Yesterday I passed a milestone I’m proud of: one year alcohol-free. I hesitate to say I celebrated the anniversary, because I struggle still to define what it means for me. Giving up alcohol was in itself not difficult. Quitting drinking, however, was.
Since I didn't have a problem with alcohol, I never thought about giving it up. The problem was me, I thought. I just needed to learn to be more fun. And then one day I realized I don't like drinking, and I don't want to do it anymore.
Drinking is how we socialize. That’s how we connect when we don’t know how to otherwise. That’s how we meet strangers in hopes that they turn in to lovers. That’s how we’re taught we’ll find the relationships we crave.
At first, I thought I would stop drinking and everything else would stay the same, but that didn’t turn out to be true. To borrow a concept from yoga, what I did when I made the choice to give something up was make space in my life for new habits and new relationships.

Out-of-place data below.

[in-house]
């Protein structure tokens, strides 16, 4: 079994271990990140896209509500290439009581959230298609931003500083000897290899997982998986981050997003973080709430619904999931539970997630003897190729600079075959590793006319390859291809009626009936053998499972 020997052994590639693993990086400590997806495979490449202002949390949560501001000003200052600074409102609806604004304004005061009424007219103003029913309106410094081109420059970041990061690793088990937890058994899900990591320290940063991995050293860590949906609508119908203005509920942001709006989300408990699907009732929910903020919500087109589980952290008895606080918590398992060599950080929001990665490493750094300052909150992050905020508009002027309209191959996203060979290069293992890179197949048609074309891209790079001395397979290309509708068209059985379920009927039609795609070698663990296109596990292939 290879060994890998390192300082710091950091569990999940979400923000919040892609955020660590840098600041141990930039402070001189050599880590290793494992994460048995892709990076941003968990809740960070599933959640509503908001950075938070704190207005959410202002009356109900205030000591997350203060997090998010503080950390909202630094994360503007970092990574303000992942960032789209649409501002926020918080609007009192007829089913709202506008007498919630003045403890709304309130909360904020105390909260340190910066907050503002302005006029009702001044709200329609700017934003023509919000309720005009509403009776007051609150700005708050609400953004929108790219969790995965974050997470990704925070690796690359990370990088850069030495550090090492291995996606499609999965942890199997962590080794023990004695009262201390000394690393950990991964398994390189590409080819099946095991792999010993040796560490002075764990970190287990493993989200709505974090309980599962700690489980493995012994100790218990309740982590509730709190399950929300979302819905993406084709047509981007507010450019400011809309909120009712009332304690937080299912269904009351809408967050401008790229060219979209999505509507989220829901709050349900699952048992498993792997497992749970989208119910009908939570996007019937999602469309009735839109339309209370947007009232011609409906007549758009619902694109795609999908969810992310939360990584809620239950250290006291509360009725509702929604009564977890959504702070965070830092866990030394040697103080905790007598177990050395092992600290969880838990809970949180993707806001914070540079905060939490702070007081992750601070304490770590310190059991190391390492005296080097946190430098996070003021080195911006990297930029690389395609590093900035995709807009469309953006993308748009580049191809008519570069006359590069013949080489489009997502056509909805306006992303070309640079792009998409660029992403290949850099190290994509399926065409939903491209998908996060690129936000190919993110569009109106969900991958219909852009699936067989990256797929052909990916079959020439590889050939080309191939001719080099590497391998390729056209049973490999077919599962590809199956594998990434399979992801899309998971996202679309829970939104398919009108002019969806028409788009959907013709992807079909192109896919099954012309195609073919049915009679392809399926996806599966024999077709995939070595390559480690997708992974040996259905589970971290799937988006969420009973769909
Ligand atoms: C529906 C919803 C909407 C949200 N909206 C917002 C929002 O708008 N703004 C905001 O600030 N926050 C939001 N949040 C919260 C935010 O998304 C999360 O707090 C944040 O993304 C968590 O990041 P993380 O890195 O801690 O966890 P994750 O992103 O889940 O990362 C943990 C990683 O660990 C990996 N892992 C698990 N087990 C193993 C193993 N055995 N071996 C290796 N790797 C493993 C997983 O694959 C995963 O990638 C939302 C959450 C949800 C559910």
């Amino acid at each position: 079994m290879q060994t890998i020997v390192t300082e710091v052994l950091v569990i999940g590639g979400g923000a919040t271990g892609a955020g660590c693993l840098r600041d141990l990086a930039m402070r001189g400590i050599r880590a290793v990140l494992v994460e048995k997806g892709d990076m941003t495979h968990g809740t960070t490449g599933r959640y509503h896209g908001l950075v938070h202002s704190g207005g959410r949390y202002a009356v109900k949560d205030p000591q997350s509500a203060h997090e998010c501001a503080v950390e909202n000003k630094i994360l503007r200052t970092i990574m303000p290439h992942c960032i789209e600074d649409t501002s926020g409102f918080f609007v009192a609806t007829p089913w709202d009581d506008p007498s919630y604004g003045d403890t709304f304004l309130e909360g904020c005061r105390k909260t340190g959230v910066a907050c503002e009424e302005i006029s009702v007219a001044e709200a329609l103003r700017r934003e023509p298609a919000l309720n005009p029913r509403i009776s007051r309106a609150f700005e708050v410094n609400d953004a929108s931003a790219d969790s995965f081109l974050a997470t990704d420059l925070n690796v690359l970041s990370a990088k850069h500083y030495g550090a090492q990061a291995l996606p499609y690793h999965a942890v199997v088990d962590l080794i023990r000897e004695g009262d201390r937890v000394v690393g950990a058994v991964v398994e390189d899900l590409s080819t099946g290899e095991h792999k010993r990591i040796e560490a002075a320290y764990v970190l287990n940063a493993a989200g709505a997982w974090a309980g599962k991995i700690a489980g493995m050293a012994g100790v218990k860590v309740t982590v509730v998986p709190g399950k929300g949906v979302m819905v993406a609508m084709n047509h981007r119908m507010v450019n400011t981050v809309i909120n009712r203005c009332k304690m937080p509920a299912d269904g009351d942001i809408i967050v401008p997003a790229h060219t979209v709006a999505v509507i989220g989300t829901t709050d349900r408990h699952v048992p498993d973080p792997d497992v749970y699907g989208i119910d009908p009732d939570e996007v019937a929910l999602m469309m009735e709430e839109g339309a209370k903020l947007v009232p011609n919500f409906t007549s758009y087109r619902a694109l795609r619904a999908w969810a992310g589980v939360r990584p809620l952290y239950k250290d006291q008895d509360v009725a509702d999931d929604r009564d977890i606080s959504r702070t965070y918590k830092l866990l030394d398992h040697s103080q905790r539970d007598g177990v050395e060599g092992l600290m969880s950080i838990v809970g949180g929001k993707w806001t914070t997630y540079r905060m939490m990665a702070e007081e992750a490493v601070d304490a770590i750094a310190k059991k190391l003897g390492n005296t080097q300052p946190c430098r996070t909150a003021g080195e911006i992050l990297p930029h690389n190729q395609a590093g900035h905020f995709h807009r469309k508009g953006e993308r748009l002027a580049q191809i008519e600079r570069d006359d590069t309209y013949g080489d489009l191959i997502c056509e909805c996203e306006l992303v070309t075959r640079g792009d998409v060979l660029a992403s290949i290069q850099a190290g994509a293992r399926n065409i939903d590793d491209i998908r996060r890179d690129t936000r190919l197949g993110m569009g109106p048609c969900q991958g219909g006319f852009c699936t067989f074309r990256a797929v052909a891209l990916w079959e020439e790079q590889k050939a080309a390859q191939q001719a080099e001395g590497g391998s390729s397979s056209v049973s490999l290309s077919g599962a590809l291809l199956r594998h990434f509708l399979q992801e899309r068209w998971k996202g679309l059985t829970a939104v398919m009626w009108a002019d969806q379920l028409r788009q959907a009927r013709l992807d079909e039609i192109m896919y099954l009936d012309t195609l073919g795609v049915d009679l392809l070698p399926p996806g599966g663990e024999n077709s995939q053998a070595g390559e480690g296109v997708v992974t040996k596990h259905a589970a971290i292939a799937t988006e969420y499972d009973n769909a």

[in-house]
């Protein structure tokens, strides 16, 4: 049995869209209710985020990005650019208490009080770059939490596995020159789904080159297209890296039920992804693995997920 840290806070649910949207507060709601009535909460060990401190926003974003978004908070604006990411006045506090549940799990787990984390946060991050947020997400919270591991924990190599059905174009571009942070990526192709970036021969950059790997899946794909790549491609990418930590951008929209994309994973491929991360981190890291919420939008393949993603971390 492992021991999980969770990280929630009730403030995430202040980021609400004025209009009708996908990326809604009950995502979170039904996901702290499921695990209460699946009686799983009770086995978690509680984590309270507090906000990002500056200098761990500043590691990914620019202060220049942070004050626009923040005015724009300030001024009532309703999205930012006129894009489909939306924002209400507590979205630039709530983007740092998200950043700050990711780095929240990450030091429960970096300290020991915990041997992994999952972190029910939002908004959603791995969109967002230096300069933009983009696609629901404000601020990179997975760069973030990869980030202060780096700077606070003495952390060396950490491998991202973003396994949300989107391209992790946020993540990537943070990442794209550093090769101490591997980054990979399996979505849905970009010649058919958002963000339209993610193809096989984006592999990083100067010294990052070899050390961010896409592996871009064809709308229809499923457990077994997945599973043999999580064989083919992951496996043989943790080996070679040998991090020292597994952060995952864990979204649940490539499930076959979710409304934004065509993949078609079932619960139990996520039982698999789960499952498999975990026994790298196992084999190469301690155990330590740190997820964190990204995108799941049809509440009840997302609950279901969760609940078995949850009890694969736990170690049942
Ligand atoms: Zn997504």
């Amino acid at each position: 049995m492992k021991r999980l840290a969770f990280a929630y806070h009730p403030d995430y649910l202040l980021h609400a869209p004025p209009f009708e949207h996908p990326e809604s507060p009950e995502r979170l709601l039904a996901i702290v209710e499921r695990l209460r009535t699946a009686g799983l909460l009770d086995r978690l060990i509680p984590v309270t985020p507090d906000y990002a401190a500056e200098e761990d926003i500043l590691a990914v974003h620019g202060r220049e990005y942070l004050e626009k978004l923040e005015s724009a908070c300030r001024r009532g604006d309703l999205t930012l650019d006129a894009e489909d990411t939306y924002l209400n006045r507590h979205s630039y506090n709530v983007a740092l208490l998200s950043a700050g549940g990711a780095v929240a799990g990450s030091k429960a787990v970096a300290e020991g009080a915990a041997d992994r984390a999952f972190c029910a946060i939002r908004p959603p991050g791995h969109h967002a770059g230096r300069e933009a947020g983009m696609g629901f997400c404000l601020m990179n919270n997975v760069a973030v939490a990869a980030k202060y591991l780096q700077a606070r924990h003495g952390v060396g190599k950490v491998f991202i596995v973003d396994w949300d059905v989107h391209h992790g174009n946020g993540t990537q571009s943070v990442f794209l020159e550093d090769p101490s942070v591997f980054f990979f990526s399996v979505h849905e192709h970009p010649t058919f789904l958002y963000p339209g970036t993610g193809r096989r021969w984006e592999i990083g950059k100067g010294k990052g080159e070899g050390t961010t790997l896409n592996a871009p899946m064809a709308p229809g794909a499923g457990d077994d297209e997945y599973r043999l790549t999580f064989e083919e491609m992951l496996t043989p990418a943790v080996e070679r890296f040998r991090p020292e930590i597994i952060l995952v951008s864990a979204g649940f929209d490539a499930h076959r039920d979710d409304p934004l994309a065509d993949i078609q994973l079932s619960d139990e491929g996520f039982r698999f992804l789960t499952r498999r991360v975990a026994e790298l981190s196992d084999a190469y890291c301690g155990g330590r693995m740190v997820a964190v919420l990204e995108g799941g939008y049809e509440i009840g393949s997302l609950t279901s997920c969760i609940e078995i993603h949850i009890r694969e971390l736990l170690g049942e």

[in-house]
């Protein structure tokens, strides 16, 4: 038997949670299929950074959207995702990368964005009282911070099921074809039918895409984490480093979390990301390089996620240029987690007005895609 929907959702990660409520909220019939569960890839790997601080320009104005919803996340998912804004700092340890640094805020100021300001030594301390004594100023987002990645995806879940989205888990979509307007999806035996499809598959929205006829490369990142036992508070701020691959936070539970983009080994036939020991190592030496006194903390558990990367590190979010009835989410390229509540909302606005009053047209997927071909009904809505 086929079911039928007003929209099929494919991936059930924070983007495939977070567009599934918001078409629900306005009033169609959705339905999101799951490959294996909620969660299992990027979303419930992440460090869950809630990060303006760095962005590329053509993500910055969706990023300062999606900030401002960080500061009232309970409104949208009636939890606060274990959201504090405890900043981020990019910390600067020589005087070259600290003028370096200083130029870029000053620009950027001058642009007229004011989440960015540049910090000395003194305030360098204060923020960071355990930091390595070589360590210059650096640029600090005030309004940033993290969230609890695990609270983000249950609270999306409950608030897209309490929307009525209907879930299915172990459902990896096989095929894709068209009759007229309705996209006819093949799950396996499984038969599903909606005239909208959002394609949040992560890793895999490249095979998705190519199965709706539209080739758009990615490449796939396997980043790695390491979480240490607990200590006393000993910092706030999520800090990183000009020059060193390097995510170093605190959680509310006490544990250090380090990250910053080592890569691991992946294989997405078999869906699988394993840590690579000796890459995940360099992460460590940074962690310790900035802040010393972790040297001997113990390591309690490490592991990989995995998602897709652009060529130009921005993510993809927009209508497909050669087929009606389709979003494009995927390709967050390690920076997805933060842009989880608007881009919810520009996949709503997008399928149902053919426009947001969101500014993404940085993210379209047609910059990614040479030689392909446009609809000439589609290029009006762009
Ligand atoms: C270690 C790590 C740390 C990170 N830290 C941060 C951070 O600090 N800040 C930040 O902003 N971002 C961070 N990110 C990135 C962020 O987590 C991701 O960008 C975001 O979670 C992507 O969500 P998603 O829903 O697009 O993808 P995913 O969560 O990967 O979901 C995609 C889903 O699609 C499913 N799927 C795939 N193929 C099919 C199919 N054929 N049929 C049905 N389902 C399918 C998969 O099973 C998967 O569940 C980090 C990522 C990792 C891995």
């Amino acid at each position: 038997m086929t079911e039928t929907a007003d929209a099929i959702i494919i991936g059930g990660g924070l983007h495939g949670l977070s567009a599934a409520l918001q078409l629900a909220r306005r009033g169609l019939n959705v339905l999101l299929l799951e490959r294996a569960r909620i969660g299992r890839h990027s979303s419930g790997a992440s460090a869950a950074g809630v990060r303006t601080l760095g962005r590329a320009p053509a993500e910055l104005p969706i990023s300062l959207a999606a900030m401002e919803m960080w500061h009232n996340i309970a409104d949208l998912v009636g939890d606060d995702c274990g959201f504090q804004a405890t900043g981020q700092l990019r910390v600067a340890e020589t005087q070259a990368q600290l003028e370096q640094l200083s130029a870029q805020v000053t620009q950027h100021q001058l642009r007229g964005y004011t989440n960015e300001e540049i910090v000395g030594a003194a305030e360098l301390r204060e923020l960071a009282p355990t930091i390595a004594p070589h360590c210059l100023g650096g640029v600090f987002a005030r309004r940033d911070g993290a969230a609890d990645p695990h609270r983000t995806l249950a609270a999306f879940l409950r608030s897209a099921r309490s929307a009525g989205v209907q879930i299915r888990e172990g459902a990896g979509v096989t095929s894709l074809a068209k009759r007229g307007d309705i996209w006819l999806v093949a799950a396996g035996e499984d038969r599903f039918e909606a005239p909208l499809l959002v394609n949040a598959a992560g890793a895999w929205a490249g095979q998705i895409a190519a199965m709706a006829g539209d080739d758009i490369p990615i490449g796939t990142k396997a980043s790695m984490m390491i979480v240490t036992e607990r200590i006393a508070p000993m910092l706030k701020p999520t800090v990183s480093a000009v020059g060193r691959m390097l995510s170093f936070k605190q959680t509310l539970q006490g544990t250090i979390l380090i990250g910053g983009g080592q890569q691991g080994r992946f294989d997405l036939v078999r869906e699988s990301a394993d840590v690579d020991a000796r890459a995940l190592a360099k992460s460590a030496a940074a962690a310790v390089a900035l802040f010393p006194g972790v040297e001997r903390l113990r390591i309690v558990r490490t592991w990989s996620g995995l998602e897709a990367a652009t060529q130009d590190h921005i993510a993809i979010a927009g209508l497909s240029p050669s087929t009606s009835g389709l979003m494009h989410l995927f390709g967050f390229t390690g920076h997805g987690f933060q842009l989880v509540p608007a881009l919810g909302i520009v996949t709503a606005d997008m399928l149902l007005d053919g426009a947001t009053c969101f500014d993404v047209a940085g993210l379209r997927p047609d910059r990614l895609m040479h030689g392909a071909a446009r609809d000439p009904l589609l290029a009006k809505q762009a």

November 17, 1999, I received the key to an apartment I'd never seen, packed a few things in my Subaru Forester, and moved to New York City. I was 21, already out of college a year, and I had no idea what was coming next.
In recent years, Milennial feminists have taken issue with the expression “Not like other girls.” To do so discredits what my generation and the one before mine experienced to get a point where that argument could even be made.
This wasn’t a decision I ever thought I’d make, because it wasn’t a decision I had to make. I could have existed forever in that gray area between someone who doesn’t like drinking and someone who drinks because that’s what people do.
I spent over over a decade traveling the country in an old van building my business working at music festivals and concerts. Here's what I learned in the process about van life and how to thrive in a small space on wheels.